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Ratings and Reviews

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GNC Women's Iron Complete
 
4.7

(based on 19 reviews)

100%

of respondents would recommend this to a friend.

Pros

  • Effective (15)
  • Simple to take (14)
  • Easy on stomach (12)
  • Easy to swallow (12)
  • Easy to use (5)

Cons

    Best Uses

    • Women (15)
    • Daily use (12)
      • Reviewer Profile:
      • First time user (7), Health conscious (4)
      • My Beauty Routine Takes:
      • 10 minutes (3)

    Reviewed by 19 customers

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    5.0

    Effective

    By wanghaopost

    from Baldwin Park, CA

    About Me First Time User

    See all my reviews

    Pros

    • Easy on Stomach
    • Easy To Swallow
    • Effective
    • Simple To Take

    Cons

      Best Uses

      • Women

      Comments about GNC Women's Iron Complete:

      Iron supplements is effective

      (4 of 4 customers found this review helpful)

       
      4.0

      Love these pills!!!

      By amelia.davis91

      from Tallahassee, Fl

      About Me Anemic

      See all my reviews

      Pros

      • Easy on Stomach
      • Effective
      • Powerful
      • Simple To Take

      Cons

        Best Uses

        • Women

        Comments about GNC Women's Iron Complete:

        I was looking for a good iron pill that WONT make me constipated and easy on my stomach. I hate taking pills and I do forget at times to take anything on a regular basis (i.e, vitamins). These iron pills are the BEST ones I have taken thus far. I've been anemic since birth and Im 41 years old...I have no complaints about these pills. I didnt believe some of the reviews when some stated they give you energy after one use...but its true! I had energy througout the day and my cycles are not as heavy, like they used to be. My doctor told me my iron level was dangerously low and I need to start on iron pills ASAP. After taking these for a month, she saw a drastic improvement!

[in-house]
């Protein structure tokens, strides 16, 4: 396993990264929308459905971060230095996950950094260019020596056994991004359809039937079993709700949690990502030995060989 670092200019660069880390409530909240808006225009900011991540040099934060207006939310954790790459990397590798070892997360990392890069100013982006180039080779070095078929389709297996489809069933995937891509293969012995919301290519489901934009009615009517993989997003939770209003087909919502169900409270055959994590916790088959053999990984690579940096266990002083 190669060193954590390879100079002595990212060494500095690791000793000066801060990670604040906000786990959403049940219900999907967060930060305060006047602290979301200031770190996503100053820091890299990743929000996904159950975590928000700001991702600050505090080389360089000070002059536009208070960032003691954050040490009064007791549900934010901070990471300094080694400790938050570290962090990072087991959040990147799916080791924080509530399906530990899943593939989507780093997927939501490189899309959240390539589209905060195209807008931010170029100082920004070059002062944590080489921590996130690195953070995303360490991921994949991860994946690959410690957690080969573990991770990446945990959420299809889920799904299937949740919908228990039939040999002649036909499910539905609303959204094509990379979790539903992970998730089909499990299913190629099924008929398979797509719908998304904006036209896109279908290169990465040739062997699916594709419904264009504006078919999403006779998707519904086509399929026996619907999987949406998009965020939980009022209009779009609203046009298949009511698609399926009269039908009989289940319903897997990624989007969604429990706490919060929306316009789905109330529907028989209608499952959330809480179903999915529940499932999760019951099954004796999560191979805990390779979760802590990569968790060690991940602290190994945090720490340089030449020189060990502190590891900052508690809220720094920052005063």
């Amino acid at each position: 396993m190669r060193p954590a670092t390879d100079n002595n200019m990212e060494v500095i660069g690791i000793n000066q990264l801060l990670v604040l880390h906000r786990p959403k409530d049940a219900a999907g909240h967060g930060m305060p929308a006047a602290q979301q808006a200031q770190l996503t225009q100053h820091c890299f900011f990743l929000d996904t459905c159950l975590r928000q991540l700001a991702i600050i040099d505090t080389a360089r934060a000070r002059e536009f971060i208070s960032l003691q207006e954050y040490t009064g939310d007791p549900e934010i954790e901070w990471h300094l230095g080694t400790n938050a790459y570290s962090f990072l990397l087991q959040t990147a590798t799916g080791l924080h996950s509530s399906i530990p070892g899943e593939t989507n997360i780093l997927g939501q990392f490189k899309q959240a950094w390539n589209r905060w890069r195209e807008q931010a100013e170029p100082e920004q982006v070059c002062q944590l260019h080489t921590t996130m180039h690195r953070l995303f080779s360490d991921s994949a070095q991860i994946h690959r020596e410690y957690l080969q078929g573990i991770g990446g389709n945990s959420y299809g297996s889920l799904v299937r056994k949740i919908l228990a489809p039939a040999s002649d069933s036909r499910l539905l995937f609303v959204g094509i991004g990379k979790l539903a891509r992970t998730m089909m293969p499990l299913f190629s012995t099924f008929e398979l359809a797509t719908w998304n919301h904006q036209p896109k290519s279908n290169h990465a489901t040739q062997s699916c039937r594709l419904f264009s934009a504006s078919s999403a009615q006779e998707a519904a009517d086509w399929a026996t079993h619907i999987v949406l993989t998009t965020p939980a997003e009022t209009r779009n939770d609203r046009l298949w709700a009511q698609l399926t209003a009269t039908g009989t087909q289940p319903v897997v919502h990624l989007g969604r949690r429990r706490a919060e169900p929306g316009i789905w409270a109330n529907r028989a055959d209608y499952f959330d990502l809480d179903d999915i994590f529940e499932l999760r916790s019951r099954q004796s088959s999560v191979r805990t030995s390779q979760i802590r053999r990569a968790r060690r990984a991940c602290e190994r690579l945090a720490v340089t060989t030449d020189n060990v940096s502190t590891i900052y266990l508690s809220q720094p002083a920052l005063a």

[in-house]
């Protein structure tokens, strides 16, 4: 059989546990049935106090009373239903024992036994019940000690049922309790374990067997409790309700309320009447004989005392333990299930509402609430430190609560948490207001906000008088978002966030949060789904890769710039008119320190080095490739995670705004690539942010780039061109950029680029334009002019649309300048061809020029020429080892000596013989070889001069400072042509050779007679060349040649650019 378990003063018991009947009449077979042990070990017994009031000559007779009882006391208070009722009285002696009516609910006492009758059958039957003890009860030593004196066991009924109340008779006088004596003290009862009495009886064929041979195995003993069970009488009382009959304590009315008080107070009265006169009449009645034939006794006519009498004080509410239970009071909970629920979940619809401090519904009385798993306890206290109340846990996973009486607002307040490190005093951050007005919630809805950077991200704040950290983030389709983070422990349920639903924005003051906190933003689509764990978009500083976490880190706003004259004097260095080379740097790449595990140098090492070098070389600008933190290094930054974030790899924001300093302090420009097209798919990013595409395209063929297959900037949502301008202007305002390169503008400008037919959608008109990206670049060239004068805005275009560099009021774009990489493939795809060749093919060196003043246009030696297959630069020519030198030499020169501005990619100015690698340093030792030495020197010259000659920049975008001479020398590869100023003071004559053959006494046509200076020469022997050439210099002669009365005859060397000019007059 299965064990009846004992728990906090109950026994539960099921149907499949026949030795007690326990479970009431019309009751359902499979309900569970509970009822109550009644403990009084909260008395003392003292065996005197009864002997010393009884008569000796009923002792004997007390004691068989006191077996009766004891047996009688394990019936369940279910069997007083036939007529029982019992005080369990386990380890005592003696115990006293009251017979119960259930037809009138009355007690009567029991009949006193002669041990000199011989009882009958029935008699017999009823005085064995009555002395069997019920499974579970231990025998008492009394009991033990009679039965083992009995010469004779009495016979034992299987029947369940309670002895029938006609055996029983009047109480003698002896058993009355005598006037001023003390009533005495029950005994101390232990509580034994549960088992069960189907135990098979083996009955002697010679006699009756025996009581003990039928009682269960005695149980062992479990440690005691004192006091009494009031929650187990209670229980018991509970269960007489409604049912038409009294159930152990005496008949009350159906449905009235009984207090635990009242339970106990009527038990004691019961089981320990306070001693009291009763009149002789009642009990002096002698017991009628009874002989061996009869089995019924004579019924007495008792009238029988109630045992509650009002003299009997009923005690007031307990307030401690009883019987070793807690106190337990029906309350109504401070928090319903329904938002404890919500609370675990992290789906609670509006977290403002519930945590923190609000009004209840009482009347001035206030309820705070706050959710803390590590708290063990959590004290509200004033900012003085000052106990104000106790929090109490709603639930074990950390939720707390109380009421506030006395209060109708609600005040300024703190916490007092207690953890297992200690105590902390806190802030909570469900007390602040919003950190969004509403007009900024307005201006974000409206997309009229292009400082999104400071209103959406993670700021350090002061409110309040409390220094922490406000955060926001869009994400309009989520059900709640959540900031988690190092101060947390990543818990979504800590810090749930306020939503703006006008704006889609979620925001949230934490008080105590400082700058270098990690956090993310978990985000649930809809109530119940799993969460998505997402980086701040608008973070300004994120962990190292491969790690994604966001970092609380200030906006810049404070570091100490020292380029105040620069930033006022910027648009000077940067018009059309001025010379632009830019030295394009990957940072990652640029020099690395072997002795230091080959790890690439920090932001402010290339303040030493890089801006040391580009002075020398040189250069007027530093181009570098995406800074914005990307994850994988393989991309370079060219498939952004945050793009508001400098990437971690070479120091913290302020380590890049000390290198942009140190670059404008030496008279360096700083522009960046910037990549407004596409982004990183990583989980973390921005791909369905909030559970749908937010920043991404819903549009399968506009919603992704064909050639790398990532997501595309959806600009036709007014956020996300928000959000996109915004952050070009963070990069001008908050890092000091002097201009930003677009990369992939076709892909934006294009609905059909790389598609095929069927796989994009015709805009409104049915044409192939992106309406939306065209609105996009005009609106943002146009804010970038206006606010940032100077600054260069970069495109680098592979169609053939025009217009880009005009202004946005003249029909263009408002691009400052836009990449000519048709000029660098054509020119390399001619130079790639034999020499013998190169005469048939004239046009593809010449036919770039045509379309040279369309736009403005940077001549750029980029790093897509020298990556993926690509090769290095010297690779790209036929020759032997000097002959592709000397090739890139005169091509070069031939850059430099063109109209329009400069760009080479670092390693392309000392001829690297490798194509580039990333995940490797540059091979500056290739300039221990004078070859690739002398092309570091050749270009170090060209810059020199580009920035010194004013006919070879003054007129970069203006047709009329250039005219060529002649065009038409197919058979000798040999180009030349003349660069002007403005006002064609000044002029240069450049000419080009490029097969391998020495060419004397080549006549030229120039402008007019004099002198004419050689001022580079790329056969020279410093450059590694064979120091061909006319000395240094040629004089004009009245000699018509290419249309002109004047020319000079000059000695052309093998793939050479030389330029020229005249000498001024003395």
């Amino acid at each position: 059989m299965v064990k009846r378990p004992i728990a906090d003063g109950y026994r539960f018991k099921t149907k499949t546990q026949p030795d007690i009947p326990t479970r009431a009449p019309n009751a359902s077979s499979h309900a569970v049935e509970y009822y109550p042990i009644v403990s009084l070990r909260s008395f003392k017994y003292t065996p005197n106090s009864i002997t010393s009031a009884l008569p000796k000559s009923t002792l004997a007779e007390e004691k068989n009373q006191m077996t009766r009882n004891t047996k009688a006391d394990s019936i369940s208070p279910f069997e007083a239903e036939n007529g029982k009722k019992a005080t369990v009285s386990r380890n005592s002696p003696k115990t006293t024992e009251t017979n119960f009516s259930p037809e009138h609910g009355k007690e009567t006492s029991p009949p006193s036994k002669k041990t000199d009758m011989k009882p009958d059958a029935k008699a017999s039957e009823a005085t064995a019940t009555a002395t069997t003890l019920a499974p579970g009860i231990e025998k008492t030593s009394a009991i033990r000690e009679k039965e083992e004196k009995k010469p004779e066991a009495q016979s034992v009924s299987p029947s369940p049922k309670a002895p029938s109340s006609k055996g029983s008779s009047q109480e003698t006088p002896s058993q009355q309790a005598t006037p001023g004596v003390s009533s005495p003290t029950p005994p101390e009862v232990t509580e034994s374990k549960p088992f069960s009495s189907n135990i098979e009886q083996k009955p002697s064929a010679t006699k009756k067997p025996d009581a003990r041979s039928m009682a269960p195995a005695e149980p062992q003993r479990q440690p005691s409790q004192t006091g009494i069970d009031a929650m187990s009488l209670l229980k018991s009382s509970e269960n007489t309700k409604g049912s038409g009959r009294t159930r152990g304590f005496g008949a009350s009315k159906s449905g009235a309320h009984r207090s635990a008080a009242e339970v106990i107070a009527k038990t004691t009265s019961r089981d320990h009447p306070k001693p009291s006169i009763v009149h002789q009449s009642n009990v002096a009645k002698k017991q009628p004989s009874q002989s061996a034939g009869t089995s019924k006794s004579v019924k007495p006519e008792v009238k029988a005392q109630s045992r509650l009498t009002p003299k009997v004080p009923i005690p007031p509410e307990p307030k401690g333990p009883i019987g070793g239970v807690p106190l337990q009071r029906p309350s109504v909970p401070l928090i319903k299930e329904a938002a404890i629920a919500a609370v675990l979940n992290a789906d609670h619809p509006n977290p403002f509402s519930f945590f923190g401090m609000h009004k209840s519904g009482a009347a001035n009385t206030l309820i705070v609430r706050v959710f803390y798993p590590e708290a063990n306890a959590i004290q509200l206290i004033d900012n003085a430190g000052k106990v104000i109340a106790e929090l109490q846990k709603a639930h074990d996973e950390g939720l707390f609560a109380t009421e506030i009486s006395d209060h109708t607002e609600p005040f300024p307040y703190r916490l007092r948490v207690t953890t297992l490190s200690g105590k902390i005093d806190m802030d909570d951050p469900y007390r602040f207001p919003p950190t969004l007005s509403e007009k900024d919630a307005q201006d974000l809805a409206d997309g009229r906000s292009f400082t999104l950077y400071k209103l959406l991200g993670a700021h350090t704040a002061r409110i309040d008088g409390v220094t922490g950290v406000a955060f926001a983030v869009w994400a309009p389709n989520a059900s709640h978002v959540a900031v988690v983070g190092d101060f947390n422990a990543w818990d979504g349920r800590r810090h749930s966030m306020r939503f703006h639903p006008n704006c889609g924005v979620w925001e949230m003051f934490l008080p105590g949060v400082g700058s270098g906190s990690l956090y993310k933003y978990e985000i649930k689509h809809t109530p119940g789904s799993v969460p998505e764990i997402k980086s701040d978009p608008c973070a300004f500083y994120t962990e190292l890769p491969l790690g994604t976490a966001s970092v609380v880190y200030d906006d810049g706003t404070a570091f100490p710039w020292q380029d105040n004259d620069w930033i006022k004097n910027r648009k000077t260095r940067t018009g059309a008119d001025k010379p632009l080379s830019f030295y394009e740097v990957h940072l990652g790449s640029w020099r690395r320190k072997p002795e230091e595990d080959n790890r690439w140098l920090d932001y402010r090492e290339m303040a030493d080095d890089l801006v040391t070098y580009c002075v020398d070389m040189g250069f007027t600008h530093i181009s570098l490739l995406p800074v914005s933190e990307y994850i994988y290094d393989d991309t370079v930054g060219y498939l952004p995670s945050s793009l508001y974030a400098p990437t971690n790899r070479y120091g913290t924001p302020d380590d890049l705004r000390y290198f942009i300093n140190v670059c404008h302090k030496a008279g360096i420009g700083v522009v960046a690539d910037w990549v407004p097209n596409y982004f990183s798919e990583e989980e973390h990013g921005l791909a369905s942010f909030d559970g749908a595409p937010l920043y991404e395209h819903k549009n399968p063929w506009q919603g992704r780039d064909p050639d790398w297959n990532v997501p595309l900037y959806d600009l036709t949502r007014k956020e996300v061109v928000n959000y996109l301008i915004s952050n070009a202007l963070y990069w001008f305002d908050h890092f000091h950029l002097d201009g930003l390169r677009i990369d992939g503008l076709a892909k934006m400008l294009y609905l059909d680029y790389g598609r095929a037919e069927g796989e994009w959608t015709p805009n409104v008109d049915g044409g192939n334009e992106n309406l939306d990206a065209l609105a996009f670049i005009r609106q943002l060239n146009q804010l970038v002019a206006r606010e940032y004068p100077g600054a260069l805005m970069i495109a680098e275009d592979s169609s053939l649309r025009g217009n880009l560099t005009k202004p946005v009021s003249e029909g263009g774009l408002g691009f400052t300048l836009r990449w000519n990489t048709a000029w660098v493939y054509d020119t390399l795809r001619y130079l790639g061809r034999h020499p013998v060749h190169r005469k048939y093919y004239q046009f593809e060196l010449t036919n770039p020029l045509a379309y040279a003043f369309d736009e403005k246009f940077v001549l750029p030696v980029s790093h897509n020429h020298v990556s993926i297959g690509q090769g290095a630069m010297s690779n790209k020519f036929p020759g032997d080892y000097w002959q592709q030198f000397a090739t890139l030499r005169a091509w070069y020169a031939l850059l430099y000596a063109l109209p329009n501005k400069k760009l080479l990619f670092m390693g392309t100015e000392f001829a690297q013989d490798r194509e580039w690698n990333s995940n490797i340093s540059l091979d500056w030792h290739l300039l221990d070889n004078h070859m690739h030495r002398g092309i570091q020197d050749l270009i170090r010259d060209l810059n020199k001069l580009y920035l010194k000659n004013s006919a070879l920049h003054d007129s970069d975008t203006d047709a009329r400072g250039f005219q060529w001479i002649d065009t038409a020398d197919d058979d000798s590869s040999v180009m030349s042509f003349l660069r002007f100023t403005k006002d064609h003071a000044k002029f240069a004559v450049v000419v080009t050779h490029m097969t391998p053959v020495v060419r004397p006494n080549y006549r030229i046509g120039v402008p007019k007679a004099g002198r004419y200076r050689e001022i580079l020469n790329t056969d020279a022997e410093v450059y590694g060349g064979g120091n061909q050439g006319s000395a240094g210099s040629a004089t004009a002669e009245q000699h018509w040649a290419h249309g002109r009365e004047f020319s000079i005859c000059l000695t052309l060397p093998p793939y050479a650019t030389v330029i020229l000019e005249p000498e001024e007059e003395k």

(2 of 2 customers found this review helpful)

         
        5.0

        Brought my levels back up quickly!

        By bail4him

        from Papillion, NE

        About Me First Time User

        See all my reviews

        Pros

        • Easy on Stomach
        • Easy To Swallow
        • Effective
        • Simple To Take
        • Tastes Good

        Cons

          Best Uses

          • Women

          Comments about GNC Women's Iron Complete:

          My iron was very low. I could not tolerate the prescription high dose. After 3 months of taking 1 daily of GNC's, my level was perfect. The dr said my hemoglobin was better than hers! I was able to cut back to just a couple a week.

          (4 of 5 customers found this review helpful)

           
          5.0

          Really Works!!!

          By fraziernelly

          from Deltona, Fl

          About Me First Time User

          See all my reviews

          Pros

          • Easy on Stomach
          • Easy To Swallow
          • Effective
          • Simple To Take

          Cons

            Best Uses

            • Daily Use
            • Women

            Comments about GNC Women's Iron Complete:

            I use this product everyday. The reason I started to use this pill was because my doctor said that I was anemic so I needed something to help me with my blood count. This pill has given me a great amount of energy. I wake up at 4:30 a.m for work so around 9:00 a.m I would be so tired for the rest of the day and rushed home so that I could take a nap. No I go through the whole day without felling tired.